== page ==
Management

Soundview Executive Book Summaries® publishes summaries of the best business books of each year on management issues including change management, managing people, crisis management, managing a virtual workforce, project management and more. Browse our extensive collection of management book summaries to solve your most difficult issues.

  • Image of What Millennials Want from Work
    Image of What Millennials Want from Work

    How to Maximize Engagement in Today’s Workforce

    by Alec Levenson, Jennifer Deal

    Using fieldwork and survey data from global research, Jennifer J. Deal and Alec Levenson have formulated a scientifically accurate picture of what really motivates Millennials around the world.

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  • Image of Discipline Without Punishment
    Image of Discipline Without Punishment

    The Proven Strategy that Turns Problem Employees into Superior Performers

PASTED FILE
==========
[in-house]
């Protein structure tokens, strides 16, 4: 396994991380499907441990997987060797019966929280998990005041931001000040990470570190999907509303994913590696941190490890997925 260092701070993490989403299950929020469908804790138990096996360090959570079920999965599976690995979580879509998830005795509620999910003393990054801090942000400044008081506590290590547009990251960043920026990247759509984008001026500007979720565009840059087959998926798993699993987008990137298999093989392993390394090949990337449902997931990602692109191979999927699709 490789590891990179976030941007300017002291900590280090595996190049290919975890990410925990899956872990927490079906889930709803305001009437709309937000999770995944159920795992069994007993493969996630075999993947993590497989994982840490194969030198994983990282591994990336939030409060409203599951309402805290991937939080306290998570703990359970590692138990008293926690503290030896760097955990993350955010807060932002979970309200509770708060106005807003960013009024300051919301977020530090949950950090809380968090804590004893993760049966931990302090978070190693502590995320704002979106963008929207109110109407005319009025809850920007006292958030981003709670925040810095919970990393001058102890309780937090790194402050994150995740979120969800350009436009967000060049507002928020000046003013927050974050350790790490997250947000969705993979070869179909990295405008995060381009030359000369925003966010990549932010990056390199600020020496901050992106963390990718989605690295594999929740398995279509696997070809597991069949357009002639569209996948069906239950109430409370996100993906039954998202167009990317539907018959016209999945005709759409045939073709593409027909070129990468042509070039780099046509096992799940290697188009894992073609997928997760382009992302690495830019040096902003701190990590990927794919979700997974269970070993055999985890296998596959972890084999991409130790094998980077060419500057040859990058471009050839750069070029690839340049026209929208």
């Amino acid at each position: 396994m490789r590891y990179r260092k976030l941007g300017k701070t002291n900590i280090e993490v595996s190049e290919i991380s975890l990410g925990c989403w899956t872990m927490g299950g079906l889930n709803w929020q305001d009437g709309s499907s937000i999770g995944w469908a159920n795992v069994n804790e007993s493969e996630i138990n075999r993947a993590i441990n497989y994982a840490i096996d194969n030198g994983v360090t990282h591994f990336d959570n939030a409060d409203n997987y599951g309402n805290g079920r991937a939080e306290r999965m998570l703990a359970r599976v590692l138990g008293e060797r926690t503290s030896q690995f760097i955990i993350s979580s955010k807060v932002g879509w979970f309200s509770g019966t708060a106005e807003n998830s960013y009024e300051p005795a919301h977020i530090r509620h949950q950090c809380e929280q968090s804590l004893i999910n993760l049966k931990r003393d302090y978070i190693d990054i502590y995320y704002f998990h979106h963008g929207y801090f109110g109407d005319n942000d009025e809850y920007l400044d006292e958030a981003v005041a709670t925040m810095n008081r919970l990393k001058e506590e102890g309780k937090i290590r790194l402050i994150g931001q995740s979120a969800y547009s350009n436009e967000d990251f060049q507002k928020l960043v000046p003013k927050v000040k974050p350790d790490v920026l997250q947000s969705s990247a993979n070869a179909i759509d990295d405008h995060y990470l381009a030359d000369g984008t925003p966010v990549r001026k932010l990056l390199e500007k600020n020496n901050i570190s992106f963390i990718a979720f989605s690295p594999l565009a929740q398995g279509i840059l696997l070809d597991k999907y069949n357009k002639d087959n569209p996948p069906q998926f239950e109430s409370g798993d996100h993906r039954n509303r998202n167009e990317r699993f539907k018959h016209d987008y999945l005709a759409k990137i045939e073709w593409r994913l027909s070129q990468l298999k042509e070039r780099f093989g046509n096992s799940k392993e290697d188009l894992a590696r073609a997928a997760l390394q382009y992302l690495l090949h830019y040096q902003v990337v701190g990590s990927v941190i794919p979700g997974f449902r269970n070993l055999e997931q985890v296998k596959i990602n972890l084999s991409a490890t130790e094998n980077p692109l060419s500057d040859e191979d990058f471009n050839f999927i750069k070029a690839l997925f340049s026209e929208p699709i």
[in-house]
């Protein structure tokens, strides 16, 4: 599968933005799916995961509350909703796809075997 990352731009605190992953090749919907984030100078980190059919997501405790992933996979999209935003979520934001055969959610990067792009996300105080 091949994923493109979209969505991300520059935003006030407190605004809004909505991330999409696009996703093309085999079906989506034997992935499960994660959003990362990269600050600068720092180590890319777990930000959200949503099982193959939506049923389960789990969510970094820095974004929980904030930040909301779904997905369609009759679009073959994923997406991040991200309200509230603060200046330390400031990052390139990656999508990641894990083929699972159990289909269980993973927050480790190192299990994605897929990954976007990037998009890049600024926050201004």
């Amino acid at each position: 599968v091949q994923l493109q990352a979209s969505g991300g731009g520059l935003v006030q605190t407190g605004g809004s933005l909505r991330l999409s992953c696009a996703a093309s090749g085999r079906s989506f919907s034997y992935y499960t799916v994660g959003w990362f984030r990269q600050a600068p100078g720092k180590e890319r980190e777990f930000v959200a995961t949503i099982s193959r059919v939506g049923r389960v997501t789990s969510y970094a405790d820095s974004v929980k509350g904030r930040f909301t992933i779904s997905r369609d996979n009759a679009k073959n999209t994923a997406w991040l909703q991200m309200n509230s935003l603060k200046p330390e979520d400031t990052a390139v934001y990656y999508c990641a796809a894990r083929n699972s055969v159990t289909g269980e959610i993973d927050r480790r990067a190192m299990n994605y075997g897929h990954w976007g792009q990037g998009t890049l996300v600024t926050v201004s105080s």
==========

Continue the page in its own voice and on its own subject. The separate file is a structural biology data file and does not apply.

by Dick Grote

    Discipline Without Punishment has become a management classic, helping thousands of companies and managers move to a responsibility-based approach for handling unacceptable performance, problem behaviors, and excessive absenteeism.

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  • Image of The Coaching Connection
    Image of The Coaching Connection

    A Manager’s Guide to Developing Individual Potential in the Context of the Organization

    by John Hoover, Paul J. Gorrell

    Coaching has traditionally focused entirely on the individual...sometimes even at the expense of improving measurable business results for the company. Now, The Coaching Connection shows managers how they can use contextual coaching to simultaneously promote both individual and organizational growth.

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  • Image of The Set-Up-To-Fail Syndrome
    Image of The Set-Up-To-Fail Syndrome

    How Good Managers Cause Great People to Fail

    by Jean-Francois Manzoni, Jean-Louis Barsoux

    Manzoni, Associate Professor of Management at the world-renowned INSEAD business school in France, and Barsoux, a Senior Research Fellow at INSEAD, reveal the all-too-common phenomenon of employees, including those with great potential, who fail because of their superiors’ attitudes and behaviors. The start of the problem: managers who are too quick to label some employees as “under-performers” — and who then view any actions by these employees in a negative light.

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